It's crucial that Mariota finds a comfort level and establishes command of the offense in his first three starts. The Ducks start conference play at the end of the month, at home versus new coach Rich Rodriguez and Arizona on September 22nd, then their first road game against Mike Leach and the new-look Washington State Cougars at Century Link Field in Seattle a week later.
Will the new receiver group be productive and add balance to the offense?
Two years later, the Ducks still miss Jeff Maehl. Matt Daddy of Addicted to Quack had some telling stats in an article he published yesterday on the receivers:
Besides Huff, our leading returning wide receiver is Rahsaan Vaughn with 14 catches. Hawkins had 5 catches in 2011, Dungy had 2.
- In 2011 our wide receivers caught 115 passes for 1524 yards. 2010, 180 passes for 2284, in 2009 115 passes for 1341 yards
Minus the Maehl Man and Lavasier Tunei, this unit has a lot to prove in 2012, and the Ducks need them to do so. With a thin roster at running back and a new qb, balance is critical. There's no spread in the spread offense without a viable passing threat, and last year Oregon's passing game was De'Anthony Thomas and a cloud of covered. Tuinei had a great Rose Bowl; battling injuries, Huff had a couple of highlight film moments interspersed with a year of frustration, but at times the best the Ducks could do was put the walk ons in to block and throw to David Paulson, who is now also gone.
Fans eagerly awaited the emergence of the fabulously touted recruits Devon Blackmon, Tacoi Sumler and B.J. Kelley, the hope that the passing game could go vertical again like it did against Michigan in The Big House in 2007. But Sumler transferred and Blackmon hasn't yet made the depth chart. Only Kelley cracked the two-deep, and the three starters at wideout are Huff, Daryl Hawkins and Jesuit product Keanon Lowe, seemingly underwhelming choices in terms of recruiting hype and top end speed. Rahsaan Vaughn, the number one rated JC receiver when he signed on a year ago, also didn't make the top six. Eric Dungy did, though, at 6-1 183 not an imposing physical specimen but reportedly the best hands in the group. True freshman Bralon Addison showed up in camp reports and comments almost daily, flashing elusiveness and playmaking ability, leapfrogging Vaughn and several others to land a spot in the opening game rotation. He's an intriguing addition who could have an immediate impact in the Duck offense, a talented athlete who played quarterback and point guard in high school.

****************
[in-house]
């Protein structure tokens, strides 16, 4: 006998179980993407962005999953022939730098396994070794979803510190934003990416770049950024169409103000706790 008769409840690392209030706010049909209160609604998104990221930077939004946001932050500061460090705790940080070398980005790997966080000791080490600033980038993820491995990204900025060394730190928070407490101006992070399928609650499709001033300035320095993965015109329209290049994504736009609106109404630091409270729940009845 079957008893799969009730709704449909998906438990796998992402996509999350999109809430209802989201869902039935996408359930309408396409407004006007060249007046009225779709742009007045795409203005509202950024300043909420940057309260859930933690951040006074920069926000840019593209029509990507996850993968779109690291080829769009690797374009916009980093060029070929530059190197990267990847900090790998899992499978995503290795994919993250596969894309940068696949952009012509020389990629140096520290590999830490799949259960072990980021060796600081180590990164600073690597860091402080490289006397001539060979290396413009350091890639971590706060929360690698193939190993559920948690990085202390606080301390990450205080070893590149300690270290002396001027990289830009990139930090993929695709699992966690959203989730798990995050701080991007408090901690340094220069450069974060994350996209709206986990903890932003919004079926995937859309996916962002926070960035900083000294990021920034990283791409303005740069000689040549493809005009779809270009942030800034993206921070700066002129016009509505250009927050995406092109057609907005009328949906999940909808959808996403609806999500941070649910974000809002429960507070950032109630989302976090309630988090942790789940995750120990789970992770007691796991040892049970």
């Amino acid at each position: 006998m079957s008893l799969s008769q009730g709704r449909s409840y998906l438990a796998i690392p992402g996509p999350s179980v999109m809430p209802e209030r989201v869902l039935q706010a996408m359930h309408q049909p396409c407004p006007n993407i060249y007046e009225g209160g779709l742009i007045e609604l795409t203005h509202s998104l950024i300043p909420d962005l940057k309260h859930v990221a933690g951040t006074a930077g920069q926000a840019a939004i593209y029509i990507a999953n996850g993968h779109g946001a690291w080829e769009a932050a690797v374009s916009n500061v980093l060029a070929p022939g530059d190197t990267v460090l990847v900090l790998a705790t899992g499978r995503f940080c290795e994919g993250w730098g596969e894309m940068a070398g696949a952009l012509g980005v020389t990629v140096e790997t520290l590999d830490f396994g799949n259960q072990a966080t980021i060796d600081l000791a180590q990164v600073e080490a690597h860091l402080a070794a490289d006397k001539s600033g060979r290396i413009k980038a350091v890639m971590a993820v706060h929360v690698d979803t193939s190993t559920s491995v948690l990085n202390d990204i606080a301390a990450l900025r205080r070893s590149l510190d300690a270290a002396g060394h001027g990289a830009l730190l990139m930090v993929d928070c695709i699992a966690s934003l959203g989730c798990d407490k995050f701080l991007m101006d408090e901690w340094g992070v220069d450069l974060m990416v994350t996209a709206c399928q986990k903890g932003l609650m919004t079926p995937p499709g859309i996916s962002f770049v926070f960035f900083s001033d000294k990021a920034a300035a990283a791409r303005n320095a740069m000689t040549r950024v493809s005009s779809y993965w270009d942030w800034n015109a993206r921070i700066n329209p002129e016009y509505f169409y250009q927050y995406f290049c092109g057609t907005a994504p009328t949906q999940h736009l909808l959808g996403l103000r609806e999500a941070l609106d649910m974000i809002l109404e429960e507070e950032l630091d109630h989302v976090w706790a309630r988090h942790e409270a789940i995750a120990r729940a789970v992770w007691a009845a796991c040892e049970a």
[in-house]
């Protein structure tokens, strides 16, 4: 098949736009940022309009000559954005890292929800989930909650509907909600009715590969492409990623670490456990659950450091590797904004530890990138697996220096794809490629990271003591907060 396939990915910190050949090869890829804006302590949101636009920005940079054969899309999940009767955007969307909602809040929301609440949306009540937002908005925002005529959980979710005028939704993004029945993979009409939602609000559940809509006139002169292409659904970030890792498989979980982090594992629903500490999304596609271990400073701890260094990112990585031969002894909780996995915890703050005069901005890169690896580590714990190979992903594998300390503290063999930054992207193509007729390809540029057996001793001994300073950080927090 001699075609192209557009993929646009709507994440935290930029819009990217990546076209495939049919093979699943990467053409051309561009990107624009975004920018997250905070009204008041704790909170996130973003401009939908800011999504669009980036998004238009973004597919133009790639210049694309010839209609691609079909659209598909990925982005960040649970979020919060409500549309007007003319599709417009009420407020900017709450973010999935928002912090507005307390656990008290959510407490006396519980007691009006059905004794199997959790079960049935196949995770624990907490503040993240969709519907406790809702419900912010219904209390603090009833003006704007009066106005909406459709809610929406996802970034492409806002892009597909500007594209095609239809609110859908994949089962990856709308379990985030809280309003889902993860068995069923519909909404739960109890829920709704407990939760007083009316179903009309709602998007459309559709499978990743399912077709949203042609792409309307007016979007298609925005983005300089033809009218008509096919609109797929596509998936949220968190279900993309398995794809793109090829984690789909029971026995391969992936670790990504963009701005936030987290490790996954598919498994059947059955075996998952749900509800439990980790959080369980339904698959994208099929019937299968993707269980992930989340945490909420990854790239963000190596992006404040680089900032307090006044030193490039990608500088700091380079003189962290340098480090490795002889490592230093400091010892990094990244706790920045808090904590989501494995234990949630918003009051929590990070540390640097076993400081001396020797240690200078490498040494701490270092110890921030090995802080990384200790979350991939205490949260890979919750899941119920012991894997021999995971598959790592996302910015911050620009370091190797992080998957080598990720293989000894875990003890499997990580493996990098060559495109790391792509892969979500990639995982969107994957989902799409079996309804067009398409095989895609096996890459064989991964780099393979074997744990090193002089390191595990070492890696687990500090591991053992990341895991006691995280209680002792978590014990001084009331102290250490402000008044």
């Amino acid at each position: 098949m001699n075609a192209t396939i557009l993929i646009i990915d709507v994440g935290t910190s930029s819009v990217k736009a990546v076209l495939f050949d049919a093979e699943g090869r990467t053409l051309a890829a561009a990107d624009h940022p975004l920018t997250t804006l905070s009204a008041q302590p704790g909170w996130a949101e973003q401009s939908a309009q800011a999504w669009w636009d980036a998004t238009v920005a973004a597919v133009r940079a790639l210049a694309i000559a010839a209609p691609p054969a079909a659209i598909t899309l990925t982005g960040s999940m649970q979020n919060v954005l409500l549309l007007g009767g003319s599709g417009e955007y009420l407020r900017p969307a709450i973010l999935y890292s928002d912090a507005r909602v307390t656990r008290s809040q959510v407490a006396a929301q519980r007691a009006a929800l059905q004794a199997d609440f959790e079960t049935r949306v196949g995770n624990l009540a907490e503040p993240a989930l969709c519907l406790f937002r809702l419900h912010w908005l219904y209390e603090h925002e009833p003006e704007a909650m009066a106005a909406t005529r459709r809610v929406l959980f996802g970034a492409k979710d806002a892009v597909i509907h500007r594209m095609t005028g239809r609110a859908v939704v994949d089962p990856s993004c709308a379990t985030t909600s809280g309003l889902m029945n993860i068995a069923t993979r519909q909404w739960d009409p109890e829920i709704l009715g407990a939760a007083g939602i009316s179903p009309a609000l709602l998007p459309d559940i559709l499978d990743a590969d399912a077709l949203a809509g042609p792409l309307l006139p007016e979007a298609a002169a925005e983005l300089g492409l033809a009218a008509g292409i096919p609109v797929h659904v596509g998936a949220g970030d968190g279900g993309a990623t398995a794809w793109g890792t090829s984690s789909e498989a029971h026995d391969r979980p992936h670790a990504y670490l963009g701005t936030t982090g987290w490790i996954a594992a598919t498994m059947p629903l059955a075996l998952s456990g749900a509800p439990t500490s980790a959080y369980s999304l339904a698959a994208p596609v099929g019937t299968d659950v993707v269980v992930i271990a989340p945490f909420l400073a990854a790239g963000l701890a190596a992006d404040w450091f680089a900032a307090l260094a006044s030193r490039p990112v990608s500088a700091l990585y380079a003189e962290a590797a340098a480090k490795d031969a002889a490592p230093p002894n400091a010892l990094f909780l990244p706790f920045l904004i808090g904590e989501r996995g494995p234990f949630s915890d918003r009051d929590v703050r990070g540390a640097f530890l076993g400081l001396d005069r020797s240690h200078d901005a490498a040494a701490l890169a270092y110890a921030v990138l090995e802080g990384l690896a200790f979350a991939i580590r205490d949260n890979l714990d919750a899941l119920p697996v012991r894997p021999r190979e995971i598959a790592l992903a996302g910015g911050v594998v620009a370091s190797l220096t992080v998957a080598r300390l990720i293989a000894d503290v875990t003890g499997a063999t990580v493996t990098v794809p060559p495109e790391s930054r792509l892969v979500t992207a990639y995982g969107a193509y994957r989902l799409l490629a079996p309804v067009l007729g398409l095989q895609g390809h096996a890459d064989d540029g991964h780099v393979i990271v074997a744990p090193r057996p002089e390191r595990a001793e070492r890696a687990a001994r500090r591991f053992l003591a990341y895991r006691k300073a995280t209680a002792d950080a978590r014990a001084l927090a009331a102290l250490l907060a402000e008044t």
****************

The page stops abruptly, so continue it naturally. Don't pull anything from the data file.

Lowe and Hawkins had the best camp and earned the nod from Scott Frost. Oregon is now blessed with a starting quarterback who can make all the throws with touch and has the arm to get the ball deep. Mariota also throws extremely well on the run and has a knack for creating outside the pocket. Will these guys get open and make plays? On paper, it's not a group to rival the receiver talent at USC and elsewhere around the conference, but neither were Maehl or Keenan Howry before them.
Rhythm, execution and rapport in the passing will be critical to the Ducks success on offense this year. Fans don't want Kenjon Barner and De'Anthony Thomas taking a pounding inside with eight men in the box for the defense. Against Arkansas State and the other early opponents, Mariota and his receivers have an opportunity to establish a downfield passing game that will make the offense even harder to defend. To do that, these guys have to make plays and show they can be consistent.